Twitter is altering language, not just on Twitter, but across all media. Everything is being compactified; short attention spans demand it. Among the benefits are brevity, efficiency, and impact. The downside is the destruction of nuance and precision. Dropped indefinite articles, sentence fragments, and an explosion of abbreviations and acronyms. The danger is a form of Newspeak, in which a decrease in expressiveness of language yields a constricting of thought itself.
Will our capacity for conceptualization be limited to the lowest common denominator or will this punchy format lead to communicating new ideas that otherwise would have collected dust in long-form academic essays?
There’s been a lot of talk recently about Facebook and Twitter censoring conservative and libertarian groups and personalities, such as Milo Yiannopoulos and Lauren Southern. While this is undoubtedly true in many specific instances, how big of an issue is this overall?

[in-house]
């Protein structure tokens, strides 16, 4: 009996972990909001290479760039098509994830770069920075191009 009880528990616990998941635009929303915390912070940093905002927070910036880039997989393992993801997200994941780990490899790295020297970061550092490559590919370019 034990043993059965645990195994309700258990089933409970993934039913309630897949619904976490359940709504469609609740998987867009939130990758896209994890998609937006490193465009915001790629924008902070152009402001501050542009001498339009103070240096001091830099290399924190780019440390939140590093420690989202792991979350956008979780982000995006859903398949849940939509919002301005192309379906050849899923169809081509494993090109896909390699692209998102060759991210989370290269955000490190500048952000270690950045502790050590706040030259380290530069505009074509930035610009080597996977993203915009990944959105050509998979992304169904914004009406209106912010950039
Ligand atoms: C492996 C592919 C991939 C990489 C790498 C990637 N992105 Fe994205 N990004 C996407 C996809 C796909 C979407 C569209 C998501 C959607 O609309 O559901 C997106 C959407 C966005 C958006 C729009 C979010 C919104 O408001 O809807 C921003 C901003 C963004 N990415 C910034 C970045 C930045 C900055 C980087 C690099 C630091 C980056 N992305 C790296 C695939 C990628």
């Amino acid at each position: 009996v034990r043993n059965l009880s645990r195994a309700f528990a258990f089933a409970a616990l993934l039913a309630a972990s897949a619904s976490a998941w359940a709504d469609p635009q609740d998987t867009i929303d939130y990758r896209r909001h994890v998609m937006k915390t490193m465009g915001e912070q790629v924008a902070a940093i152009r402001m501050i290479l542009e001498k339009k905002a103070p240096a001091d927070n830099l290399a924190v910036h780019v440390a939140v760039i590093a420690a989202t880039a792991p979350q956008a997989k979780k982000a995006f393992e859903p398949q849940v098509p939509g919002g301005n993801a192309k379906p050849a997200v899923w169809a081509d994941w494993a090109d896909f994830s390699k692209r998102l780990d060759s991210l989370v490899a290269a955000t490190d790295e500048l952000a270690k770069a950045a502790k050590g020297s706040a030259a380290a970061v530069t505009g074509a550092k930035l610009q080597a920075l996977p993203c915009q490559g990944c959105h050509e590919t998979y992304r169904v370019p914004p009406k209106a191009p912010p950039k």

One thing we can look at is the number of left- or right-leaning groups. I did a quick search for Facebook groups containing popular political keywords. It seems that the right-wing is much more active, at least measured by number of groups:
I used Facebook’s Graph API to conduct searches. You may get different results using the browser or app search.
These are only the most popular keywords, but there are many more specific keywords, with more groups.
These numbers do not reflect group membership counts or engagement levels. Perhaps that’s a future post!